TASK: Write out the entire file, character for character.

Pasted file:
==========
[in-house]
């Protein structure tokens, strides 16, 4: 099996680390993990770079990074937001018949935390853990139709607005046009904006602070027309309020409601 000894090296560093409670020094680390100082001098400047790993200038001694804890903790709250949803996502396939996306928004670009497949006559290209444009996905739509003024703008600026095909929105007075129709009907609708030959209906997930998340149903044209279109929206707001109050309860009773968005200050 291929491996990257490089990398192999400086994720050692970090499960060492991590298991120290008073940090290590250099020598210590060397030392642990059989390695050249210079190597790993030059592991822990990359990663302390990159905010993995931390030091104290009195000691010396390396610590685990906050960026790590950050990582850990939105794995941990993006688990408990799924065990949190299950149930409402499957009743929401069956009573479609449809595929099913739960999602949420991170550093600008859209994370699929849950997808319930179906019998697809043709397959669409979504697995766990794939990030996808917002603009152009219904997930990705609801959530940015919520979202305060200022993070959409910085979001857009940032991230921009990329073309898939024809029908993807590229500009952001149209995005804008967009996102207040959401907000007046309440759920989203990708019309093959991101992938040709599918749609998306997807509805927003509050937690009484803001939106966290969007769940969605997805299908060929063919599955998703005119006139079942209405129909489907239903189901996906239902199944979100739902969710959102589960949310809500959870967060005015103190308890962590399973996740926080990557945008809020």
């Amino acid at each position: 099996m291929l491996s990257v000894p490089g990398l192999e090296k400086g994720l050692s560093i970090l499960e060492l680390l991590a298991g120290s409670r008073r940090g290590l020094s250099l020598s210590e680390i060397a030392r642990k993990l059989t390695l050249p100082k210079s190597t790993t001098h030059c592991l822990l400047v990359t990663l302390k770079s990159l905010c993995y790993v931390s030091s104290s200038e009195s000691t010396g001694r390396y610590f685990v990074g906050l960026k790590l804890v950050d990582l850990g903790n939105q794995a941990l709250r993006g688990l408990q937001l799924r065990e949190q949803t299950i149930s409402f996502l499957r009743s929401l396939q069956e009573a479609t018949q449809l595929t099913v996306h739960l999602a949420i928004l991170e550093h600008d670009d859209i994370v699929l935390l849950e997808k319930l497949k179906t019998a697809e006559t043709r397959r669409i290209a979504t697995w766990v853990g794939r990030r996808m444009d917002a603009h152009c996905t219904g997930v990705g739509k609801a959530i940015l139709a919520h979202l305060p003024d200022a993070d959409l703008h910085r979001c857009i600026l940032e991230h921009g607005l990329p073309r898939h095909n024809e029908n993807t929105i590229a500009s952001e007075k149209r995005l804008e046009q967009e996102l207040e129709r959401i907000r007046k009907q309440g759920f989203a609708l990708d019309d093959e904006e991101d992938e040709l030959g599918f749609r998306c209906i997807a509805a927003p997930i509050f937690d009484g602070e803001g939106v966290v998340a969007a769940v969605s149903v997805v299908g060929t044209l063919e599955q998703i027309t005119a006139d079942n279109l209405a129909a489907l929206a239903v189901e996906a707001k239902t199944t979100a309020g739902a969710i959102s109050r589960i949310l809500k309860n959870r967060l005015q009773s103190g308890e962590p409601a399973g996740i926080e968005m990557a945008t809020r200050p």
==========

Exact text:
[in-house]
């Protein structure tokens, strides 16, 4: 099996680390993990770079990074937001018949935390853990139709607005046009904006602070027309309020409601 000894090296560093409670020094680390100082001098400047790993200038001694804890903790709250949803996502396939996306928004670009497949006559290209444009996905739509003024703008600026095909929105007075129709009907609708030959209906997930998340149903044209279109929206707001109050309860009773968005200050 291929491996990257490089990398192999400086994720050692970090499960060492991590298991120290008073940090290590250099020598210590060397030392642990059989390695050249210079190597790993030059592991822990990359990663302390990159905010993995931390030091104290009195000691010396390396610590685990906050960026790590950050990582850990939105794995941990993006688990408990799924065990949190299950149930409402499957009743929401069956009573479609449809595929099913739960999602949420991170550093600008859209994370699929849950997808319930179906019998697809043709397959669409979504697995766990794939990030996808917002603009152009219904997930990705609801959530940015919520979202305060200022993070959409910085979001857009940032991230921009990329073309898939024809029908993807590229500009952001149209995005804008967009996102207040959401907000007046309440759920989203990708019309093959991101992938040709599918749609998306997807509805927003509050937690009484803001939106966290969007769940969605997805299908060929063919599955998703005119006139079942209405129909489907239903189901996906239902199944979100739902969710959102589960949310809500959870967060005015103190308890962590399973996740926080990557945008809020």
């Amino acid at each position: 099996m291929l491996s990257v000894p490089g990398l192999e090296k400086g994720l050692s560093i970090l499960e060492l680390l991590a298991g120290s409670r008073r940090g290590l020094s250099l020598s210590e680390i060397a030392r642990k993990l059989t390695l050249p100082k210079s190597t790993t001098h030059c592991l822990l400047v990359t990663l302390k770079s990159l905010c993995y790993v931390s030091s104290s200038e009195s000691t010396g001694r390396y610590f685990v990074g906050l960026k790590l804890v950050d990582l850990g903790n939105q794995a941990l709250r993006g688990l408990q937001l799924r065990e949190q949803t299950i149930s409402f996502l499957r009743s929401l396939q069956e009573a479609t018949q449809l595929t099913v996306h739960l999602a949420i928004l991170e550093h600008d670009d859209i994370v699929l935390l849950e997808k319930l497949k179906t019998a697809e006559t043709r397959r669409i290209a979504t697995w766990v853990g794939r990030r996808m444009d917002a603009h152009c996905t219904g997930v990705g739509k609801a959530i940015l139709a919520h979202l305060p003024d200022a993070d959409l703008h910085r979001c857009i600026l940032e991230h921009g607005l990329p073309r898939h095909n024809e029908n993807t929105i590229a500009s952001e007075k149209r995005l804008e046009q967009e996102l207040e129709r959401i907000r007046k009907q309440g759920f989203a609708l990708d019309d093959e904006e991101d992938e040709l030959g599918f749609r998306c209906i997807a509805a927003p997930i509050f937690d009484g602070e803001g939106v966290v998340a969007a769940v969605s149903v997805v299908g060929t044209l063919e599955q998703i027309t005119a006139d079942n279109l209405a129909a489907l929206a239903v189901e996906a707001k239902t199944t979100a309020g739902a969710i959102s109050r589960i949310l809500k309860n959870r967060l005015q009773s103190g308890e962590p409601a399973g996740i926080e968005m990557a945008t809020r200050p």